Read more at the Parental Guide.


Friday, October 19, 2012

Blessed JPII Added to the Liturgical Calendar

Blessed John Paul II Added to U.S. Liturgical Calendar;
Feast Day Set For October 22

WASHINGTON—The Vatican Congregation for Divine Worship has approved insertion of the optional memorial of Blessed John Paul II in the proper calendar of the dioceses of the United States. It also has provided the proper liturgical texts for observance of the Memorial in the Mass and Divine Office.  Read more here

Sunday, October 14, 2012

The Abortion Issue.

Is abortion an important issue to consider when voting?

Because we in the U.S. are supposedly entitled to life, liberty, and the pursuit of happiness, I'd say that it is. If we kill innocent citizens, liberty and the pursuit of happiness mean nothing.

If you're asking the question, "Are unborn fetuses and embryos living human?" then I invite you to listen to Jimmy Akin's podcast show, "Science Proves the Unborn are Human Beings."  Or you can simply read a human development book.

If you are aware that the unborn are indeed living humans, why is it okay to kill them and not other innocent humans? If it's a matter of "choice" why can't a mother choose to kill her two-day old, five-year-old, or twelve-year-old? What's magical about emerging through the birth canal that the organism is suddenly considered a human being, and what sort of being was it the moment prior to birth?

Priests for Life has information about abortion, including videos of abortion, pictures of the instruments used in abortion, and other useful information.

Many will say, "Wait, what if the mother's life is in danger? Isn't abortion okay then?"

There was a study conducted by The International Symposium on Maternal Health, held in Dublin, Ireland. It found that no, it's never necessary to deliberately kill an unborn baby to save a mother's life. There are times when a medical procedure that saves a mother will result in the death of the unborn child (such as removing a fallopian tube that has become pathological because of an ectopic pregnancy), but deliberately killing is never necessary.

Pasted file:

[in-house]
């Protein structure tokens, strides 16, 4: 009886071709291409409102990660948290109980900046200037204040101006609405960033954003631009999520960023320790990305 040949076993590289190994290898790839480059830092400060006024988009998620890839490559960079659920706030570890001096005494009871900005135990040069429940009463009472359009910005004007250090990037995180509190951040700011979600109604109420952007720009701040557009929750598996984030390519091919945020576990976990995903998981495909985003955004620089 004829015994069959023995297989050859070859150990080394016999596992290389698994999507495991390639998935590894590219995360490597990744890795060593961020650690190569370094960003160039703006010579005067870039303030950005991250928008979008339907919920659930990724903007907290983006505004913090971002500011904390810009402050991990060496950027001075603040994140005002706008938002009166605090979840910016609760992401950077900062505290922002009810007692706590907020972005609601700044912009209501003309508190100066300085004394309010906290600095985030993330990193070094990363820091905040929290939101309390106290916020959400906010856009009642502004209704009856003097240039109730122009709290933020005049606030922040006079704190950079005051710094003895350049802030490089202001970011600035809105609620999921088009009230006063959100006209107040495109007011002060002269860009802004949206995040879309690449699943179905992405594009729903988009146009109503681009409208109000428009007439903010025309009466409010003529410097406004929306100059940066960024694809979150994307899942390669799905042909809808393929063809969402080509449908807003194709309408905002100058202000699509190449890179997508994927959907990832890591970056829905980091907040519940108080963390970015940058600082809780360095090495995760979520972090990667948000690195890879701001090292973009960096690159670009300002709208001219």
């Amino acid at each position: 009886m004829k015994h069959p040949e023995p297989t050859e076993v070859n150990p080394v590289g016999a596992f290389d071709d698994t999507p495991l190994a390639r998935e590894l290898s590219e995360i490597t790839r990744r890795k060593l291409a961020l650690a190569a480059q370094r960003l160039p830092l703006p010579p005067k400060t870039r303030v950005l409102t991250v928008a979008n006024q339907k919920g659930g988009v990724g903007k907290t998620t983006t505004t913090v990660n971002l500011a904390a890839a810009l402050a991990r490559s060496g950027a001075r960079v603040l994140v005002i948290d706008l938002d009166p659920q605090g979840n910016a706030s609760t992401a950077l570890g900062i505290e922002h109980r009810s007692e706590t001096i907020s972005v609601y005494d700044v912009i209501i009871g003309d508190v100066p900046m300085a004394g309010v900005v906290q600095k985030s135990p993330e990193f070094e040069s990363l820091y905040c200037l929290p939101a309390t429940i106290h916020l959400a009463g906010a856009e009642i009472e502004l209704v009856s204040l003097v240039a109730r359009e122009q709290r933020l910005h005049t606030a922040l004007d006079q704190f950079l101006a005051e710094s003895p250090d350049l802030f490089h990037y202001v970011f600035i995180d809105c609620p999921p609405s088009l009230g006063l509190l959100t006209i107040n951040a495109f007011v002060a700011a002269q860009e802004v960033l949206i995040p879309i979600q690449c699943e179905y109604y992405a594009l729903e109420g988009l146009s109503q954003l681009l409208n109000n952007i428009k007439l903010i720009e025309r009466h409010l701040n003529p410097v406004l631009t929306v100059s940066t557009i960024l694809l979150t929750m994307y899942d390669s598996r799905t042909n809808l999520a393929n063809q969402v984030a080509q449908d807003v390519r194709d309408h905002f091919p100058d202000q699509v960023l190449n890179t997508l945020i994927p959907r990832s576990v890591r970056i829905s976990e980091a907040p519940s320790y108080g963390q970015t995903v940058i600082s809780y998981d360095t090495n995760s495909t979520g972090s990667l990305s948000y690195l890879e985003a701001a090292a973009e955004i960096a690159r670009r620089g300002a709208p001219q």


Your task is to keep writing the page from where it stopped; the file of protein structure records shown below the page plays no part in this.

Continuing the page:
As an aside, I'd like to appeal to your humanity as you consider the question, "Can unborn fetuses feel pain?" We know for certain that they can feel pain as early as 20 weeks gestation, but there's a possibility that they can feel pain even earlier. Here are two links that can tell you more details about what is known: and .

Me, I'd err on the side of assuming they feel pain earlier than 20 weeks.

But the pain issue isn't why I'm pro-life. An unborn child is a living human being (according to science, as well as my religion), deserving the right to life.

If you're grieving because of your abortion (or, to the guys--for your wife/girlfriend's abortion), there is healing. Visit Rachel's Vineyard.

My twins, as newborns


Friday, October 12, 2012

Catholic Voting Guide App

This just in....

A new app is available for iPhones and other such devices. It's a Catholic voting guide. This link will take you to the article by Fr. John Trigilio where he talks about it:

Link to iphone pic source


Thursday, October 4, 2012

Vaccines Created from Fetal Cell Lines

lifesize- 8 weeks